Statement on Sanctuary

Sanctuary is one of the most ancient traditions that we have as a people of faith.

History of Sanctuary:

Sanctuary is one of the most ancient traditions that we have as a people of faith.  The ancient Hebrew people had allowed temples and even whole cities to declare themselves places of refuge for persons accused of a crime they may not have committed, a practice that allowed those wrongfully accused to escape swift and harsh retribution until the matter could be resolved.  In the late Roman Empire fugitives could find refuge in the precincts of Christian churches.  Later, during the medieval period, churches in England were recognized sanctuaries, offering a safe haven for a temporary period to accused wrongdoers.  

In the United States, the first practical provision of anything like sanctuary occurred in the years before the Civil War.  The Underground Railroad came into being to help slaves flee the South and find safety in many congregations throughout the country.  In the 1980‘s when refugees from the civil wars in Central America began to flee to the United States, the US government did not recognize them as political refugees. Many were deported and sent back to face death squads.  The modern Sanctuary movement was born to move those refugees through the United States to safe houses and safe congregations and in its peak had over 500 congregations providing this underground railroad.  Sanctuary is about providing safe space to those who are victims of unjust laws.

Biblical Mandate:

Leviticus 19:33-34 where God calls people of faith to remember that they were once strangers in a strange land and they must welcome the stranger as an expression of covenant faithfulness.

Isaiah 1:17 where we are told we must “learn to do good, seek justice, rescue the oppressed, defend the orphan, and plead for the widow’.

Isaiah 58:6-9 where we are told again to care for the oppressed.

Luke  10:27 where Jesus commands us to love our neighbor as ourselves.

Current Day Sanctuary Movement:

Drawing on this tradition, communities of faith have once again seen the need to declare Sanctuary for immigrants as the rise of deportations continues to separate families.  As workplace and neighborhood raids increase, congregations are once again organizing and opening their doors to provide refuge to those facing deportation.  It is important to support Central American and Haitian asylum seekers in our communities and there is a great need for people of faith to stand up and protect our United States asylum laws that ensure asylum seekers get their cases heard with legal assistance and enough time to prepare for their cases.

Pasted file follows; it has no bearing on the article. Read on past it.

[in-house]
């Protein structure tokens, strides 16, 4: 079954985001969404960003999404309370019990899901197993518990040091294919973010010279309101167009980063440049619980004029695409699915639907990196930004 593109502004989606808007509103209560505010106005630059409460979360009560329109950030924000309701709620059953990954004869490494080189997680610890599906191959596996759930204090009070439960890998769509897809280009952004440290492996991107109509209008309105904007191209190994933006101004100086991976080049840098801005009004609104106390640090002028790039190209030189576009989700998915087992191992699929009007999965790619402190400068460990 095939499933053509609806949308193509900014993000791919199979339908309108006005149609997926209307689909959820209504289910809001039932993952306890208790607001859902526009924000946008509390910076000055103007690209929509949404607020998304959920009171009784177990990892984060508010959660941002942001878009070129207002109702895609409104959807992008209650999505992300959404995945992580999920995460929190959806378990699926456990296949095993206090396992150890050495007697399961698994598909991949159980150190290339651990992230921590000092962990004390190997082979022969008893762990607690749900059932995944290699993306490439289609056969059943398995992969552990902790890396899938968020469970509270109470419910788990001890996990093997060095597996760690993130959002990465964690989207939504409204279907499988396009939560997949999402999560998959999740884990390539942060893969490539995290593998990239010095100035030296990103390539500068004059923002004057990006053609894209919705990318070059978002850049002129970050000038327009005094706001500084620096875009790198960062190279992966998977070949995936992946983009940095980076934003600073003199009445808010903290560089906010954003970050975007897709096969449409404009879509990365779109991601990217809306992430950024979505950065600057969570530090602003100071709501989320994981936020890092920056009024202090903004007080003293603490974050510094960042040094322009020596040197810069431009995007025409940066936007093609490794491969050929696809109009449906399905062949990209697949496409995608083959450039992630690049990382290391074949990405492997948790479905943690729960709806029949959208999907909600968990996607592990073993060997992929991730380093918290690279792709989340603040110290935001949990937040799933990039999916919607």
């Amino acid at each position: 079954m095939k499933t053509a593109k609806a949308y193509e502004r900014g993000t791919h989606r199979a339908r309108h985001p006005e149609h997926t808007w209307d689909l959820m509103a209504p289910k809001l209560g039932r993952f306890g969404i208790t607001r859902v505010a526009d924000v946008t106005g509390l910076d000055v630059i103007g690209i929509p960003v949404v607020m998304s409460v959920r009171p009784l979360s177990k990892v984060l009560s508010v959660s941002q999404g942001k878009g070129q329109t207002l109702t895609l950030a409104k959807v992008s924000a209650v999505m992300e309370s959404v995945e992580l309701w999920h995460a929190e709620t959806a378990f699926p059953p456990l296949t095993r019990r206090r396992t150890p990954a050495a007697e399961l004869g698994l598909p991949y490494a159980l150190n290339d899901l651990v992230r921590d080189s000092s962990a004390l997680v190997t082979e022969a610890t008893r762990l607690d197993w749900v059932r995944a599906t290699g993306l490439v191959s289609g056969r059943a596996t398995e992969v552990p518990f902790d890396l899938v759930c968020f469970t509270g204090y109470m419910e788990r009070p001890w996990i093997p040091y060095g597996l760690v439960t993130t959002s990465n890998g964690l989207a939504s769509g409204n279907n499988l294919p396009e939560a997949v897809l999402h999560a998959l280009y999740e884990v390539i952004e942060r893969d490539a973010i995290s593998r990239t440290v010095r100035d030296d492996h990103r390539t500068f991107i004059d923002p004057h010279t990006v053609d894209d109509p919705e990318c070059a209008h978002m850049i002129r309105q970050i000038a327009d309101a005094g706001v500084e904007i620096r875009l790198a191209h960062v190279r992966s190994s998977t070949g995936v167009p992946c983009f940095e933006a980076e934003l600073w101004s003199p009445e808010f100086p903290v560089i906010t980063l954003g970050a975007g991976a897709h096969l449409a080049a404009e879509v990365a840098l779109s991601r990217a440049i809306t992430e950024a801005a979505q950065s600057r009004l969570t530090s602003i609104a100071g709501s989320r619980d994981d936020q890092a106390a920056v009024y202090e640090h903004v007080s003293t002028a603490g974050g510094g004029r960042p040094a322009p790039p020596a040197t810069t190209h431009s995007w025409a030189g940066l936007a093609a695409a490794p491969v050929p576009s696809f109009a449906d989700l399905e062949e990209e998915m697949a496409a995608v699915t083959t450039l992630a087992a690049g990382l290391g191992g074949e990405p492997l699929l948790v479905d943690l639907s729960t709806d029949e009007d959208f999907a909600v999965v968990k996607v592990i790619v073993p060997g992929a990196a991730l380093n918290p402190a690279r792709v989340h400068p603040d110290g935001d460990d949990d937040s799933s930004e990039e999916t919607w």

Response by Riviera Presbyterian Church: 

As a community of faith, we feel called to protect undocumented immigrant families from an immigration system that is separating families and deporting families who are woven into the fabric of our community and economic system.

We are committed to work with immigrant leaders in our community in their struggle for civil and human rights.

We are committed to work for fair and just immigration policies and practices as faithful members of this community.

We pledge to help houses of worship who are physically providing sanctuary to undocumented immigrant families and individuals.  We will help provide food, friendship, and activities for families in the sanctuary.

We pledge to participate in protection networks in our community who minister to the immigrants in escorting people to court.  We will accompany people when needed and be a witness.

We pledge to join in immigration conversations.  We will call and write letters to legislators and attend vigils when needed and when possible.  We will work to change immigration policies in order that civil law and our faith are in sync.

We pledge that when possible, we will serve as a rapid response team providing witness in raids to what is happening.

And, we promise to pray for the stranger and the immigrant in our midst.
Kathy Stults, Clerk of Session

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